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Concentration of CO2 in the Atmosphere

Reader Op-ed: “Green-washing” Gas

Vermont Gas Systems leads the way

H. Clattenberg

A November 14th press release from Vermont Gas Systems (VGS) trumpeted a bold new initiative: “VGS Targets Elimination of Greenhouse Gas Emis-sions by 2050.”¹ It sounds revolutionary and wonderful. The poser, though, is how can VGS eliminate greenhouse gas emissions from its product, which is essentially pure methane (CH4)? Methane in itself is a greenhouse gas, and when burned, carbon dioxide (CO2) – another greenhouse gas – is produced. According to the laws of chemistry, CH4 + 2(O2) = CO2 + 2(H2O).² No artful business plan can alter the equation. Production, storage, shipment and burning of methane emits greenhouse gasses, whether through “fugitive” methane that escapes into the atmo-sphere prior to combustion, or through the generation of carbon dioxide at the gas jet. So how exactly is VGS going to eliminate greenhouse gas emis-sions? (This appears to be the premise, although the word “targets“ in the press release headline suggests a measure of non-commitment). The answer features a novel trademarked commodity called “RENEWABLE NATURAL GAS.”³

What is Renewable Natural Gas? Renewable Natural Gas (RNG) is captured from waste in landfills, waste-water treatment plants, farms, food processing by-products and the like. The source material (“feedstock”) is col-lected into the tank of an anaerobic bio-digester, where it gets broken down by methods that favor the production of methane. The bio-digester yields “biogas,” a mixture containing roughly 2/3 meth-ane and 1/3 carbon dioxide and traces of gaseous sulfur and nitrogen compounds. The fermentation within a biodigester will also produce a low-odor solid or semi-sol-id residue that can be used as animal bed-ding or fiberboard or fertilizer, depending on the design of the installation. It is important to understand that the biogas generated directly from fermentation of bio-waste is not considered “Renewable Natural Gas,” until and unless it has been enriched to consist of nearly pure (90%) methane. This isn’t a necessary extra step, small farm biodigester set-ups in develop-ing countries, for example, use the mixed biogas, as is, to produce heat and electricity. The souped-up product, “Renewable Natural Gas” simply contains more methane. The methane in RNG is still methane, chemically indistinguishable from the methane that was in the original biogas, and chemically indistinguishable from the methane in fossil-derived natural gas. The difference between RNG and biogas is that Renewable Natural Gas meets purity standards that allow it to be offered for sale to natural gas markets worldwide.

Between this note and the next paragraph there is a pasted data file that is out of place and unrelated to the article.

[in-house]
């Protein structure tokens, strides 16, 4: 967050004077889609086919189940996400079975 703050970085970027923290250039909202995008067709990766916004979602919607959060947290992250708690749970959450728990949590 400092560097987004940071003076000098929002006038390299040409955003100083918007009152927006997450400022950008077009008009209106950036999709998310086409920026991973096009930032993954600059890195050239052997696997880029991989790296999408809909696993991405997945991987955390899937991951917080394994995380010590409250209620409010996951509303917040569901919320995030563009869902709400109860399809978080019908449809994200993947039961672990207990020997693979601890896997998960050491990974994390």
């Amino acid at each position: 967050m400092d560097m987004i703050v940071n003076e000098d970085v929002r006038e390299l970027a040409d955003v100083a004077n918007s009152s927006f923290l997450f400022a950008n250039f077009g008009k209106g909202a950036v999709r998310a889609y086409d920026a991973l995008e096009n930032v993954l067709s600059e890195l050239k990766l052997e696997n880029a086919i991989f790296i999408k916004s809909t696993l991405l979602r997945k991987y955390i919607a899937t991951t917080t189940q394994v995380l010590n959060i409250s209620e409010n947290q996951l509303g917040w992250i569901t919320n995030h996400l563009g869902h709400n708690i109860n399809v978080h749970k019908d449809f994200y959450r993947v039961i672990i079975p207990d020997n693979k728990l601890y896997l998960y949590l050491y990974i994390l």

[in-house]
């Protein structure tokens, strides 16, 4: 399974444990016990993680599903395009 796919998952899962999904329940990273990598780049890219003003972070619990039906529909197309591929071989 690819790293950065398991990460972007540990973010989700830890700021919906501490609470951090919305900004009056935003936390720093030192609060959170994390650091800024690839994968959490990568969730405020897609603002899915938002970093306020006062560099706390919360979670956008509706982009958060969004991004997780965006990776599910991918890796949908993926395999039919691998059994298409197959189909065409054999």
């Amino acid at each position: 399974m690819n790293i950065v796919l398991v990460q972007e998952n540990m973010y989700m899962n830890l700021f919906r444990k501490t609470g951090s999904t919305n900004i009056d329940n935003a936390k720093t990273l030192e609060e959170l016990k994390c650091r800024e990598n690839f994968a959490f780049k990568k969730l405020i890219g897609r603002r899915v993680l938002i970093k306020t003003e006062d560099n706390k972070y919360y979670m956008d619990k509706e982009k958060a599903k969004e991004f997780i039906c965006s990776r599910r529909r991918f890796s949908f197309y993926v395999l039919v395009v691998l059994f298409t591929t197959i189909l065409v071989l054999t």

Let’s count the beans: To appreciate the hollow promise Re-newable Natural Gas offers for mitigating the climate crisis, it is useful to consider the environmental consequences of us-ing biogas without the extra purification needed to produce RNG. Responsibly-generated, locally consumed biogas can have benefits as a fuel source, as for example, in situations where farm waste would otherwise be allowed to decom-pose in a heap and contaminate air and water. However, even when farm waste is used to generate biogas without further processing, greenhouse gas reduction is not a guaranteed result. What puts biogas in the plus column relative to regular natural gas is the fact that methane gas generated from waste contains carbon molecules that are already at large in the biosphere, cycling between the soil, trees, atmosphere, crops, chicken poop, etc. Fossil-derived natural gas, in contrast, is mined from carbon that was put into deep storage around the Mesozoic era. When fossil carbon sources burn, essen-tially new atmospheric greenhouse gas is introduced. A close and comprehensive calculation is required to establish that the use of biogas will successfully curtail atmospheric greenhouse gasses, because the combustion of the already-circulating carbon in biogas as opposed to previ-ously-unavailable carbon in fossil fuels is the only gain that can be realized in the substitution. And, while the environmen-tal costs of storage, shipping and burning methane have not changed, there are fur-ther considerations as well. An anaerobic biodigester must be tight so that it does not leak gas, and never over-charged with bio waste, or methane will have to be vented to relieve excess pressure. To minimize the fuel consumed in the course of generating biogas, feedstock for the biodigester must be from a nearby source and likewise the product biogas should be transported only a short distance to the end-user. Other inputs to the calcu-lation can further erode environmental advantages. If feedstock is sourced from dedicated crops instead of from true waste, or if the biodegradable waste was diverted from a preferable fate as compost (which tends to sequester carbon in the soil, rather than releasing it into the atmosphere) the scale again tips the wrong way.